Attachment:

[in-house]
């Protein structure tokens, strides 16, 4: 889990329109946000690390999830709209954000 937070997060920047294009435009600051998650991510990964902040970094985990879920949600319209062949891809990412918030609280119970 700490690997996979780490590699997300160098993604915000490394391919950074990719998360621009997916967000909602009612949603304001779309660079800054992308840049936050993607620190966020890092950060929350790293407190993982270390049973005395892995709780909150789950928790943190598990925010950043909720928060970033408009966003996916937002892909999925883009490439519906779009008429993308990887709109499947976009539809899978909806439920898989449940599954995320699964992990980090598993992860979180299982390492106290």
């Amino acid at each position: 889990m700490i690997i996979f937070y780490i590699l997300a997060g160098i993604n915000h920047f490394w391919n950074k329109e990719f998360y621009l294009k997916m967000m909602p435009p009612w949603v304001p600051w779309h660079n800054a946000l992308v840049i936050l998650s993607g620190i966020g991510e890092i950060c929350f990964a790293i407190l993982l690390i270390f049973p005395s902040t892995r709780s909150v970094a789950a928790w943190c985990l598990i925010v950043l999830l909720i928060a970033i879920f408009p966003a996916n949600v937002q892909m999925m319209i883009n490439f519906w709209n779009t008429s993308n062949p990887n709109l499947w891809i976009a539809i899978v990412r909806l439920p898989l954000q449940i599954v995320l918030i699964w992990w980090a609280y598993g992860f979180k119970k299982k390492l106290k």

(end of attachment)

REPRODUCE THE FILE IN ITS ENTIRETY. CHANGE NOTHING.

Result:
[in-house]
């Protein structure tokens, strides 16, 4: 889990329109946000690390999830709209954000 937070997060920047294009435009600051998650991510990964902040970094985990879920949600319209062949891809990412918030609280119970 700490690997996979780490590699997300160098993604915000490394391919950074990719998360621009997916967000909602009612949603304001779309660079800054992308840049936050993607620190966020890092950060929350790293407190993982270390049973005395892995709780909150789950928790943190598990925010950043909720928060970033408009966003996916937002892909999925883009490439519906779009008429993308990887709109499947976009539809899978909806439920898989449940599954995320699964992990980090598993992860979180299982390492106290």
């Amino acid at each position: 889990m700490i690997i996979f937070y780490i590699l997300a997060g160098i993604n915000h920047f490394w391919n950074k329109e990719f998360y621009l294009k997916m967000m909602p435009p009612w949603v304001p600051w779309h660079n800054a946000l992308v840049i936050l998650s993607g620190i966020g991510e890092i950060c929350f990964a790293i407190l993982l690390i270390f049973p005395s902040t892995r709780s909150v970094a789950a928790w943190c985990l598990i925010v950043l999830l909720i928060a970033i879920f408009p966003a996916n949600v937002q892909m999925m319209i883009n490439f519906w709209n779009t008429s993308n062949p990887n709109l499947w891809i976009a539809i899978v990412r909806l439920p898989l954000q449940i599954v995320l918030i699964w992990w980090a609280y598993g992860f979180k119970k299982k390492l106290k």